Opinion on the Renewable Decree definitely seems positive for the availability of an additional €435m – enough to regenerate the renewable energy sector. Moreover, the six month validity of the new incentive regime appears sufficient to give operators the chance to invest in the renewable sector. Despite the limited time extent of the Renewables Decree, the new calculation method based on the aggregate cost of incentives – and the availability of finance for the incentives – seems to suggest the Italian legislator’s intention to issue a new decree in order to regulate the period after 31 December 2016. The Renewable Decree appears to be a temporary rule which establishes the incentive regime applicable for the next three years.
Go forth on the green energy road
The negative effects of the measures outlined above, in particular in the case of the Decree, consist of the distrust they have generated beyond Italian and foreign investors. Indeed clear, certain and long-lasting rules are the gist of the investment policy. This is what Italy needs most: a precise and rigorous energy policy, whose main purpose should be to continue and further develop the production of green energy. This energy strategy, to be effective, needs to be shared not only within political forces, but also with all stakeholders.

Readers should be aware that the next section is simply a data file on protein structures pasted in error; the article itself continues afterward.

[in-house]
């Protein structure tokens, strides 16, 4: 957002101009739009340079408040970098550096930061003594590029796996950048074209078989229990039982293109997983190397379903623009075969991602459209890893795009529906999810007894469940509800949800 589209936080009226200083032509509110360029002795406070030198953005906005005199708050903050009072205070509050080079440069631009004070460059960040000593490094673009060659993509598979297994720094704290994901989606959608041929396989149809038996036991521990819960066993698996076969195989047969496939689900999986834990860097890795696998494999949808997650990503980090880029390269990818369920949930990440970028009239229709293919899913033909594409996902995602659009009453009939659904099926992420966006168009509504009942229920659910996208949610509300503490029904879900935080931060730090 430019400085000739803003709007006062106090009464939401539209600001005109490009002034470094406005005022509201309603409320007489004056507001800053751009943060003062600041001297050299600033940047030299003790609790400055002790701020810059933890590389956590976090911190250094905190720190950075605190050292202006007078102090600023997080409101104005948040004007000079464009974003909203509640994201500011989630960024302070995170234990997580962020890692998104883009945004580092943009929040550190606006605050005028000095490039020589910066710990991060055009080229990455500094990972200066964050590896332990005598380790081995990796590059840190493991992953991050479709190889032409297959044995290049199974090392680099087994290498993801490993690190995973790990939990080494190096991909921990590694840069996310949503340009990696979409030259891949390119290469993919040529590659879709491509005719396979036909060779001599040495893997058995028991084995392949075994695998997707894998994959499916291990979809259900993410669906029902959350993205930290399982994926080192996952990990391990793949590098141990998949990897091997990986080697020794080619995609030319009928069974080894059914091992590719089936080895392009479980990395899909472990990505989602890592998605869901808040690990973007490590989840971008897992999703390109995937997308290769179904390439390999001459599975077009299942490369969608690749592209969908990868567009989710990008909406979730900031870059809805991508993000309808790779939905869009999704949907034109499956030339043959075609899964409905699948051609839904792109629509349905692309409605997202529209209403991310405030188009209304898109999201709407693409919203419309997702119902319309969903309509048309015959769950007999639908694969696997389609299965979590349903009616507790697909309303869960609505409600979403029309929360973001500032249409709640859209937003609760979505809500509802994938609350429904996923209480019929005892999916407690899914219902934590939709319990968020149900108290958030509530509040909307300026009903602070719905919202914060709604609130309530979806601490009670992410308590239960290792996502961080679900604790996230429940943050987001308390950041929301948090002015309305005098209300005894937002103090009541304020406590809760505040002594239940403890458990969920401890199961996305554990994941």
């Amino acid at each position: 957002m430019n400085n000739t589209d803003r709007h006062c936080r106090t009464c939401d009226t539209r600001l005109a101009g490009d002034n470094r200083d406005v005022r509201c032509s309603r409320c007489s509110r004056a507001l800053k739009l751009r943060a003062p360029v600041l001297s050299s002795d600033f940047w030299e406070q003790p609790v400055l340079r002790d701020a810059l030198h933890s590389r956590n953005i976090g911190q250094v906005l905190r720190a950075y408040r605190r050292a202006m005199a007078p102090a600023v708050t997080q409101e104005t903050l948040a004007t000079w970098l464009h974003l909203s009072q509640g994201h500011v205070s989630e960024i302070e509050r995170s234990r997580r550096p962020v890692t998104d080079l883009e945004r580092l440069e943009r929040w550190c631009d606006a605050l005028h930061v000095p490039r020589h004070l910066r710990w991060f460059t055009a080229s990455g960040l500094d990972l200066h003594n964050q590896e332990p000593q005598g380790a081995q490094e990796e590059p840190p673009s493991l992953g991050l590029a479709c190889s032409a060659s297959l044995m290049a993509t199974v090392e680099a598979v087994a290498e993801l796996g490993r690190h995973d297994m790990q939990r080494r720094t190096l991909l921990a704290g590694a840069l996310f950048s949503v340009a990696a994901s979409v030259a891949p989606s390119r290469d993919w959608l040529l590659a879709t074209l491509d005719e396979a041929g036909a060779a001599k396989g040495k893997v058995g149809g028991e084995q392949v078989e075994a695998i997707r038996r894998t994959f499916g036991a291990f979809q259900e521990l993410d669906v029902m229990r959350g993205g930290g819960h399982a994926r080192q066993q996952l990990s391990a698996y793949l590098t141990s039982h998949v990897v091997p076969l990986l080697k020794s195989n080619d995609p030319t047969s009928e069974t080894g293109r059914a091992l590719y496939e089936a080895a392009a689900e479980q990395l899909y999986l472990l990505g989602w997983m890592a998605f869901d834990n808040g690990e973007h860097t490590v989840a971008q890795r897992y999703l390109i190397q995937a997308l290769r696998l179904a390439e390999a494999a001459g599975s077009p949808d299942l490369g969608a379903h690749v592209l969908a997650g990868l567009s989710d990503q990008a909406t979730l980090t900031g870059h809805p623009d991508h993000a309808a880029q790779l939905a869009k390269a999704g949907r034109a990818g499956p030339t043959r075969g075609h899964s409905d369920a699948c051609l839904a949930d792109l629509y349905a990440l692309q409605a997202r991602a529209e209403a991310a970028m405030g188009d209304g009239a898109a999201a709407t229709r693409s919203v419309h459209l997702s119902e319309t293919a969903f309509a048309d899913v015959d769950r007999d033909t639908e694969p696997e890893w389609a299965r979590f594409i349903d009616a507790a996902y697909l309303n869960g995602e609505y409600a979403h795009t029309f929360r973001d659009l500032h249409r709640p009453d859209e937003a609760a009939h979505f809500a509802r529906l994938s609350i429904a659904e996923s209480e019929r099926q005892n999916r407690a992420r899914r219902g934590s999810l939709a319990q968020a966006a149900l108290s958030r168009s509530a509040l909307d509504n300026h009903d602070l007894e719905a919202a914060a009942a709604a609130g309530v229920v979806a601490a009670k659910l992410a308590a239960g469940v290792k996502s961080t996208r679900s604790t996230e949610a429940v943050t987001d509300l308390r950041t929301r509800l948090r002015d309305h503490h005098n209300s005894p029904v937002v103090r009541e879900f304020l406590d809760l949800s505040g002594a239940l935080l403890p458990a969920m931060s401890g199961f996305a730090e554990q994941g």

Due to the measures related to the new incentive policy, some operators and ecologists accused the government of being influenced by fossil fuel lobbyists. The amount of incentives earmarked for the coming years seem to be less that in the recent past; however, it is justified on one hand by the excellent achievement reached in comparison to other European countries, and on the other hand by the need to contain public expenditure.
The Italian government knows that the road to green energy is the only one available, and also the most convenient. With this in mind, Italian prime minister Matteo Renzi publicly stated Italy is willing to bet on green technology and renewable sources; even though apparently more risky and expensive, in terms of public expenditure, as part of a long-term vision it should produce more advantages. It is a concrete investment opportunity, both to accelerate the Italian economy and to ensure complete, effective energy independence.
Rosella Antonucci is a partner and Ivano Saltarelli is a managing associate at Legance. Ms Antonucci can be contacted on +39 06 93 18 271 or by email: email@example.com. Mr Saltarelli can be contacted on +39 06 93 18 271 or by email: firstname.lastname@example.org.
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Rosella Antonucci and Ivano Saltarelli